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Review: David Hockney, 'Drawing from Life'


Lucie-Lune Lambouley and Louis-Martin Lambouley, 8th January 2022 by David Hockney. Acrylic on canvas. 914.4 x 1219.2 mm © David Hockney. Photo Credit: Jonathan Wilkinson, Collection of the artist.


From naturalistic observations with acrylics, to sketches of friends and family with a loving eye, and back to acrylics once more, David Hockney has done it all. In a current exhibition at National Portrait Gallery, ‘David Hockney: Drawing from Life’ charts a colourful history on the prince of pop art and his array of portraits young and old.


This insightful exhibition opens with a duality of David, as two self-portraits are neatly positioned side by side; one being his very first self-portrait as a wee nipper, arranged in a block of crisp collage and the other a much more recent self-portrait in his fine old age. The latter sees Hockney dressed up in a criss-cross patterned suit, as he clutches his trusty paintbrush in one hand and a cigarette in the other. The master-sketcher is shown in full form, sitting lackadaisically, staring back at the viewer with a cheeky grin as if to say “me, I did all this lovely work, hope you enjoy.”

Soon after this the exhibition moves onto first his carefully crafted line-drawings during his days at the Royal College of Art and then on to his first few portraits fresh out of school. One piece titled ‘Artist and Model’ places emphasis on creator and subject as Hockney and an unknown model sit directly opposite each other. An unfinished quality in this piece highlights the immediacy of a model performing in the moment for the spectacled superstar, with shading blurring out the edges bringing an equally rustic quality to his early work (in contrast to his later smooth-toned work with the likes of ‘A Bigger Splash’).


This smorgasbord of an exhibition then moves onto a series of rooms exploring Hockney’s love of drawing and the huge hive of love that also swarms around him, his family and friends. One notable highlight is a room that explores a close friendship between Hockney and Celia Birtwell. In one image, Hockney uses only coloured pencil to capture his lifelong friend in a beautiful floral dress while she perches herself on a garden chair, sporting a sensitive smile and bright eyes. Hockney once again showcases his passion for multimedia forms of sketching, with various works in this Celia section ranging from pencils to paintbrushes and pastels (oh my!).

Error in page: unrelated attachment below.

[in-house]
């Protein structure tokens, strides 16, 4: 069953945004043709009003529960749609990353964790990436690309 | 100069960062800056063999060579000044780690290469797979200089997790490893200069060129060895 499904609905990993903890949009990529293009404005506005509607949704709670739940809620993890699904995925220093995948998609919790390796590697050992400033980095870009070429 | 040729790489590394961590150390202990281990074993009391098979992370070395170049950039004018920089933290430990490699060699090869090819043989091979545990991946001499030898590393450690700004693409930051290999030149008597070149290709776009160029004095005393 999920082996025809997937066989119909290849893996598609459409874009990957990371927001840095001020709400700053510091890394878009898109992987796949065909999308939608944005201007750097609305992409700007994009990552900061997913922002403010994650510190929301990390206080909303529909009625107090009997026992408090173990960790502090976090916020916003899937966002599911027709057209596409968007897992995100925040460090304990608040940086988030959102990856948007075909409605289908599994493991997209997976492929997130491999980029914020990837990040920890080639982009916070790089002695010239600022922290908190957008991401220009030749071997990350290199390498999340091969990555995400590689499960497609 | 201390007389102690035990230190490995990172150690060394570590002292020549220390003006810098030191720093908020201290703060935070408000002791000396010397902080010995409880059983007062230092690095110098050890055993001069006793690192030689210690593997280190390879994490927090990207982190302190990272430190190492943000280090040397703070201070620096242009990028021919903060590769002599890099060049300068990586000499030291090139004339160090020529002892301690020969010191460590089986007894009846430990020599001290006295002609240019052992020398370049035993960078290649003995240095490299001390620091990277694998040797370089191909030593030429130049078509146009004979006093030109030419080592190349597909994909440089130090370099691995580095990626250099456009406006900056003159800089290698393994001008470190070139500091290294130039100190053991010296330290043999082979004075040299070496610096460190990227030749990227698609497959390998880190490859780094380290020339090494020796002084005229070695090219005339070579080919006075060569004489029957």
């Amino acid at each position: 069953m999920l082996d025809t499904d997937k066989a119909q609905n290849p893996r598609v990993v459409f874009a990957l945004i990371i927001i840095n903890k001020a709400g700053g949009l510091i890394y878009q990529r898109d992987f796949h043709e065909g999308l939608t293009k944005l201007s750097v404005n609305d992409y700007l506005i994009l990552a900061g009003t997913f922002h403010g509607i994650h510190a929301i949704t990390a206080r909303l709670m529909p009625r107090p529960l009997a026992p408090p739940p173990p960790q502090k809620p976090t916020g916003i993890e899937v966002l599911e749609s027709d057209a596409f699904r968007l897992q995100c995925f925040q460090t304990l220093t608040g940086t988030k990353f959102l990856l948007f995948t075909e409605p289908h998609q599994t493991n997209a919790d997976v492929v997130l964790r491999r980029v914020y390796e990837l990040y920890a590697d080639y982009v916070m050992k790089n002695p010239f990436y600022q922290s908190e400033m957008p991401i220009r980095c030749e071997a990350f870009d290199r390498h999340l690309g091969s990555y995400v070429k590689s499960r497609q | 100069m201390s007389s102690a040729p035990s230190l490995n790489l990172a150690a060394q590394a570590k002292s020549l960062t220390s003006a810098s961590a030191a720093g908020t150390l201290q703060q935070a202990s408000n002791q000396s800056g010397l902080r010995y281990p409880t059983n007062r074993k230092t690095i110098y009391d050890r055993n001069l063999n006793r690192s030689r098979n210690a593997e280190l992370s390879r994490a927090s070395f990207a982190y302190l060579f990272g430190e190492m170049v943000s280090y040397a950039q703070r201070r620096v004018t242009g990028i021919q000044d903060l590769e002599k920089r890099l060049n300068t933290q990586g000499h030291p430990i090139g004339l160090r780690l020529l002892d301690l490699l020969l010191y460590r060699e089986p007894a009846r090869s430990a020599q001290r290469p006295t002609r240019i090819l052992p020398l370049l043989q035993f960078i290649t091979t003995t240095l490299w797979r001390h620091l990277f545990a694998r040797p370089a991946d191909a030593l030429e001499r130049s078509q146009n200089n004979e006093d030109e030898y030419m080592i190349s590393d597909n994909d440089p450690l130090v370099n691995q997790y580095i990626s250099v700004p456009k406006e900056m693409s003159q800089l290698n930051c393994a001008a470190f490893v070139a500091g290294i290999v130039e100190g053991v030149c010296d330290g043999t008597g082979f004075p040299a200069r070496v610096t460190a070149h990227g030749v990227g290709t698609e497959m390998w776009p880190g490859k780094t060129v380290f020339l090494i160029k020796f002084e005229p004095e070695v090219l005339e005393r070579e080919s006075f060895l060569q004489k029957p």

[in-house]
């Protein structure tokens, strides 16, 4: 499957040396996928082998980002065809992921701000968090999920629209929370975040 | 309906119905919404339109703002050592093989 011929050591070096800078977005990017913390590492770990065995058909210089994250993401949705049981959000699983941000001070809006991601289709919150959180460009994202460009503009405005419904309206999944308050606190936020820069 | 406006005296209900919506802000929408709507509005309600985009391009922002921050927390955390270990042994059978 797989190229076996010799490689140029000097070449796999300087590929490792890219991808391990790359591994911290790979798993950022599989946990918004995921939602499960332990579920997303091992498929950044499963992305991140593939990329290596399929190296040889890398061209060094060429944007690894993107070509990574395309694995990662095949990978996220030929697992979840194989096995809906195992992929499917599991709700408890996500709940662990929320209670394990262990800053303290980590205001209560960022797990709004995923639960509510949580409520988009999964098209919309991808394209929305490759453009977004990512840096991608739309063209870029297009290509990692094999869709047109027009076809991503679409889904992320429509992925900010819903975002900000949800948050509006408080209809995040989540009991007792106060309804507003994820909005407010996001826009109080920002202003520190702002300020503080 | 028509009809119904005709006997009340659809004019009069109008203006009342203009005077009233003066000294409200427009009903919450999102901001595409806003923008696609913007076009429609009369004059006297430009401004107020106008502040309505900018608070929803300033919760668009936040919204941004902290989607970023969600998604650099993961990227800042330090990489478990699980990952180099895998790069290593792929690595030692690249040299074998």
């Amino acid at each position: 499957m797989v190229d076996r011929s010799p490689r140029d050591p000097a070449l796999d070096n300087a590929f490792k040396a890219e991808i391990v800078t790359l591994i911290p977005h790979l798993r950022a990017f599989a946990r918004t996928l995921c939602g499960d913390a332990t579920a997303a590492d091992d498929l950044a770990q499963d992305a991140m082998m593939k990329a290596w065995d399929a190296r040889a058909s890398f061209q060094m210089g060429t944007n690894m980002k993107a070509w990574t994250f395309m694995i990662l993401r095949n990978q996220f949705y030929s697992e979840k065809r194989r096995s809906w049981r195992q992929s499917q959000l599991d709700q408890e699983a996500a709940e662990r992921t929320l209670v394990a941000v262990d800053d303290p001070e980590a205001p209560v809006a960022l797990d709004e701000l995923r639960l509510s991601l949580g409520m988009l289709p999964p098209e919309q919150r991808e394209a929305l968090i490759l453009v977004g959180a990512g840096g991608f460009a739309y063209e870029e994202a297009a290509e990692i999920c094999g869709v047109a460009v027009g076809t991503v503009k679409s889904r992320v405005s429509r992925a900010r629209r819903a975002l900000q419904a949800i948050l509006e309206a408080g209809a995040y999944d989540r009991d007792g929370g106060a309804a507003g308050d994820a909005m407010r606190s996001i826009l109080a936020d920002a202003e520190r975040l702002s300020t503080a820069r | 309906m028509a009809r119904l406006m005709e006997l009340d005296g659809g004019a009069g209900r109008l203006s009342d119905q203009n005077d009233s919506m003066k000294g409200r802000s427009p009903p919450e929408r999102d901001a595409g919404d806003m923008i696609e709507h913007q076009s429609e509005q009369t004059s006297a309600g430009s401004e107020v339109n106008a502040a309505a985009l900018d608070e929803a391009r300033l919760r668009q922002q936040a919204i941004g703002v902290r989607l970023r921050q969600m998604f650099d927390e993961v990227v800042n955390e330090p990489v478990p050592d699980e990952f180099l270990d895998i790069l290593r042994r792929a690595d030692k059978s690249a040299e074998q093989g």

An equally important section that again explores Hockney’s formalised portraits of sitters is through another good friend, Gregory Evans. Spanning a modelling career well over 50 years, Gregory is clearly another person that meant a lot to Hockney. Predominantly sketched in pencil, he is captured more in a more romanticised, Renaissance style than other sitters as most sketches see him in the nude, creating a natural intimacy that we don’t really see with some of Hockney’s other subjects.


A final ode to joy in this exhibition sees Hockney recently picking up his paintbrushes again as a range of celebrities sit in his Normandy studios to have their portraits whipped up. Emphasising Hockney’s interest in the staged subject once more, these stars (yes, one of them is Harry Styles) are repeatedly shown sitting in a wicker brown chair. This chair sets the stage for all portraits in this recent collection, a dummy throne in which all are transformed into royalty after being complimented by the smooth strokes of Hockney’s brush. These colourful last pieces are a delight to scan through, a true testament to the artist’s everlasting vibrant index of work and the love that he warmly expresses not just for his art, but also a love for people that he’s connected with in his life.


David Hockney, 'Drawing From Life' is on at the National Portrait Gallery until 21 January 2024. Students go for £18.90, and under 25s can go for £5 on Friday, Saturday and Sunday.

 

Edited by Samuel Blackburn


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